Shultz and the 'Hit Men' Destroyed the Philippines
The U.S.-orchestrated coup which overthrew the government of Philippines' President Ferdinand Marcos in 1986 was a classic case study of what John Perkins describes in his recent book, Confessions of an Economic Hit Man, as the post-World War II preferred method of imposing colonial control under another name. In the Philippines case, George Shultz performed the roles of both the economic hit man, destroying and taking full control of the Philippine economy, and the coup-master, deposing the Philippine President in favor of an IMF puppet—while calling the operation "people power."
Throughout this process, from the late 1970s through the February 1986 coup, and beyond, Lyndon LaRouche and his collaborators were fully engaged in the fight to expose and reverse this subversion and destruction of one of America's most important allies, by the supranational financial institutions which Shultz and his ilk represent. By mobilizing support from patriots of both the United States and the Philippines, the LaRouche effort put a spotlight on the crimes of the Shultz cabal, as will be shown below. Although the effort failed to stop the process at that time, the crimes thus exposed in the Philippines can and must serve today as a nemesis to Shultz and his neo-conservative operatives, who are in an endgame in their effort to impose a new fascist order over the planet
In a Nov. 16 interview on radio station DZAR in Manila, LaRouche described his own view of the special mission of the Philippines nation: "The Philippines has a very important pivotal role, some people would say geopolitically, in the entire region, of trying to bring together on a global scale for the first time, a world system, which is capable of accommodating both the European cultural heritage and Asian cultures. This is the great barrier, the great frontier, of a hopeful future for this planet: to bring together the cultures of Asia—which are different than those of Western Europe generally—with European culture, to get a global culture based on a system of sovereign nation-states, which understands that this unresolved cultural question has to be addressed, with a long-term view, of several generations, of creating an integrated set of sovereign nation-states as the system of the planet. So the Philippines is a very special country, with a unique importance for the people of Asia, in particular, in playing a key role in bringing about this kind of general integration of Asian and European civilizations."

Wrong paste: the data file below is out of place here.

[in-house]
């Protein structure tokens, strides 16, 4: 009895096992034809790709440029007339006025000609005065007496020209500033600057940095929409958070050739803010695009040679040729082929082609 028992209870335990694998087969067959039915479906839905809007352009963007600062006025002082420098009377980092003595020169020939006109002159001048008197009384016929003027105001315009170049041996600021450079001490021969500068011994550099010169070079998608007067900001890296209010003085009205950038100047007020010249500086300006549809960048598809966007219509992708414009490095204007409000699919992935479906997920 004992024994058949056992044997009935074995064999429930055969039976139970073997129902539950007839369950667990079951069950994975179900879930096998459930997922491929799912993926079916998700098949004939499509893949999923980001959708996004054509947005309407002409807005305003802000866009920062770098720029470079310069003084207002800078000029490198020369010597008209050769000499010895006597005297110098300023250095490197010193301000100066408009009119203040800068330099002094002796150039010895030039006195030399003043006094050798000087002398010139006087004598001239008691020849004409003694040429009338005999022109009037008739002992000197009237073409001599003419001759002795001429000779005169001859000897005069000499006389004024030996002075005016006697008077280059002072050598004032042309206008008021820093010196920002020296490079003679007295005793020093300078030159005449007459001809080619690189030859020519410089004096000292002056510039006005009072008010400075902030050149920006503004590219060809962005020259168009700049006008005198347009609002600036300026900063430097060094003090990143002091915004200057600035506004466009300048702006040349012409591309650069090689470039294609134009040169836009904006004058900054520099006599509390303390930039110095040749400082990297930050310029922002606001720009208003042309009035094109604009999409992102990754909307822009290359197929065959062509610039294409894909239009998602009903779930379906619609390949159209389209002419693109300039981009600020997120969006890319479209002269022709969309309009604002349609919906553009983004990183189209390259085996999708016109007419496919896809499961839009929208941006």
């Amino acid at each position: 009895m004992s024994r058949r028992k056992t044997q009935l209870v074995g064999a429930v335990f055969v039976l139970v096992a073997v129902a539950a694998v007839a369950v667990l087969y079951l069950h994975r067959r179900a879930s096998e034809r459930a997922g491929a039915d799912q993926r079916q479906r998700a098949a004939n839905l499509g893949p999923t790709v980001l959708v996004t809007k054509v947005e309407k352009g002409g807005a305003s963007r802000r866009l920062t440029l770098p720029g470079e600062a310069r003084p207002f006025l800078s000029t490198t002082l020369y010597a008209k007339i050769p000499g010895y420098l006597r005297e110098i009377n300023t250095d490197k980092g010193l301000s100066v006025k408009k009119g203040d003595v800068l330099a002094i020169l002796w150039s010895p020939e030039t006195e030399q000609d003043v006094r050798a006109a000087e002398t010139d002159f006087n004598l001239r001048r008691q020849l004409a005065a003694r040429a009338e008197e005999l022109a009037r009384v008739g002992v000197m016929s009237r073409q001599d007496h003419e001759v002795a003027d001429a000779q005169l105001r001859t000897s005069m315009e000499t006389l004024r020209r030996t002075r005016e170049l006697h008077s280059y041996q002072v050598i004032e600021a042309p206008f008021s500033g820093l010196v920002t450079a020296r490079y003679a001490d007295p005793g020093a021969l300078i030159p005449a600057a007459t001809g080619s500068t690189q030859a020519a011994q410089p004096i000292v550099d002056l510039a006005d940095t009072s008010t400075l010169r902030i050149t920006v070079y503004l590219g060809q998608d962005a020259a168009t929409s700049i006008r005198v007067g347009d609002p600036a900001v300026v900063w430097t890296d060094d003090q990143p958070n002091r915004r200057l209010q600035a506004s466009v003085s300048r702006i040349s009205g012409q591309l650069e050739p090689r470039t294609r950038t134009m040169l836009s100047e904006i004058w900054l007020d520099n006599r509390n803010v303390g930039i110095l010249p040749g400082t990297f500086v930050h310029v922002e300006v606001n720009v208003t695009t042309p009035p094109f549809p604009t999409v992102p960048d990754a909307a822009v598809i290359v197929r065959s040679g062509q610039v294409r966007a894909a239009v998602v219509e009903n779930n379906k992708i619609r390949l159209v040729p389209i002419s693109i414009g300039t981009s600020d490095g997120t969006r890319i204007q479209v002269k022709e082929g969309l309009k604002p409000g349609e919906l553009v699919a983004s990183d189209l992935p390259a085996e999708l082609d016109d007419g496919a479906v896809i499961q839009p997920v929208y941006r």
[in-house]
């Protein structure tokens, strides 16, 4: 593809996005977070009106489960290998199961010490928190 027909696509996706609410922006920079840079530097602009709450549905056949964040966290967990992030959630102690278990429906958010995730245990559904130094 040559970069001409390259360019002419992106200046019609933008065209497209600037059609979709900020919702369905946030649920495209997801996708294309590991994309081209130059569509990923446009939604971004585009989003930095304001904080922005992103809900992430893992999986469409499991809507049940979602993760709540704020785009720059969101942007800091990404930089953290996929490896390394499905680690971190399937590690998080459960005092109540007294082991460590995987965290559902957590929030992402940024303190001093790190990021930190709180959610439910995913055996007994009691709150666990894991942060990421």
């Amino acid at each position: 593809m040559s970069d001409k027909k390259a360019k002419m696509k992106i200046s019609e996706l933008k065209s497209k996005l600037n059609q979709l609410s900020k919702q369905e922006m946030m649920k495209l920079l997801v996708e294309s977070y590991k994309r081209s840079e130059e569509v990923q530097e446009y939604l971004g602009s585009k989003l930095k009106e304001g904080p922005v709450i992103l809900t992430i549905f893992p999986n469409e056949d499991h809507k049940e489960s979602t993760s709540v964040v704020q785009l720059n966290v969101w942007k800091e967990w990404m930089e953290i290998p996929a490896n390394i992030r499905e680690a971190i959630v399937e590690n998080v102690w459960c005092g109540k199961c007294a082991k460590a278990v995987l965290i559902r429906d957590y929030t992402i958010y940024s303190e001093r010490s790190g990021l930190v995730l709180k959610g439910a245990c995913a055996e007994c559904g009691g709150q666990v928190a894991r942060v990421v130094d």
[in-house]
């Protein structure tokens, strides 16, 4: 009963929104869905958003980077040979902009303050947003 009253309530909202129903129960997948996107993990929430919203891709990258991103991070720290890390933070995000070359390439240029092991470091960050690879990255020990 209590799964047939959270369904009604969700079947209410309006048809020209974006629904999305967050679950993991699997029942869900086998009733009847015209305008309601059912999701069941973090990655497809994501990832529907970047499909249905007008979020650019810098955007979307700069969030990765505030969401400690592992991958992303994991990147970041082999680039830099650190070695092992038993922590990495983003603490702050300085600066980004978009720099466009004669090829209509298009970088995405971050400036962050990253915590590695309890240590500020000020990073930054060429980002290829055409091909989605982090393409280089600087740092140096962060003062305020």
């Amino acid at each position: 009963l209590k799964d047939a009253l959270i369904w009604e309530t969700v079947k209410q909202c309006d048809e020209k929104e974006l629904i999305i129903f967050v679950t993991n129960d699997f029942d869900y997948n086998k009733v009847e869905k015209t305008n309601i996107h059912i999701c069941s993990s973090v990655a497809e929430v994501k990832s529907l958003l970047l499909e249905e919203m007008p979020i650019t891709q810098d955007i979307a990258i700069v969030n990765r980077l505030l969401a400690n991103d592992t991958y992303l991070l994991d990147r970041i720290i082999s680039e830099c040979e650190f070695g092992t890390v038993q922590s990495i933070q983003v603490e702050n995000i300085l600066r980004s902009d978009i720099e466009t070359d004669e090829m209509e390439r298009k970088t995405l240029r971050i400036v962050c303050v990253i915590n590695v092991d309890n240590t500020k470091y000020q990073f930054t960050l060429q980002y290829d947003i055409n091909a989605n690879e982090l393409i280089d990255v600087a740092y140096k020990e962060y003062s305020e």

The lesson of the subversion of the Philippines in the 1980s for today is clear. Shultz is the eminence gris behind the neo-conservatives running the Bush Administration, which has brought the world to the current disastrous circumstance. It is also the case that the Philippines, although currently lacking any national leadership comparable to that of Marcos, is nonetheless facing a new coup threat, orchestrated by the same neo-conservative circles in Washington who were responsible for the 1986 coup.
The popular memory of Ferdinand Marcos today, in the U.S. and in the Philippines, is largely shaped by the massive disinformation campaign created in the early 1980s by the circles around then-Secretary of State Shultz, and his deputy Paul Wolfowitz. Marcos was accused of corruption, human rights violations, plunder, and even the murder of a political opponent, Benigno Aquino—and this caricature is repeated ad nauseam still today. While Marcos was not without faults, he was by far the last Filipino head of state to have understood the challenge of true leadership in a world slipping towards chaos. His overthrow by the Shultz cabal had nothing to do with the charges issued publicly, but were intended to stop his national development policies, and his international collaboration with LaRouche and others in countering the genocidal policies of the IMF, and bringing into being a new world economic system based on development and justice.
Marcos's True Legacy
Marcos was elected President in 1965, just as the United States launched the disastrous and futile war in Indochina. The fact that the United States used its bases in the Philippines, Subic Bay and Clark Airfield in Luzon, as launching pads for the Indochina War, fed a domestic insurgency by the Maoist New People's Army (NPA). Marcos was then treated as a close friend and ally of the United States. Even when he declared martial law in 1972, with the Indochina War still raging, the Administration of President Richard Nixon raised no objections.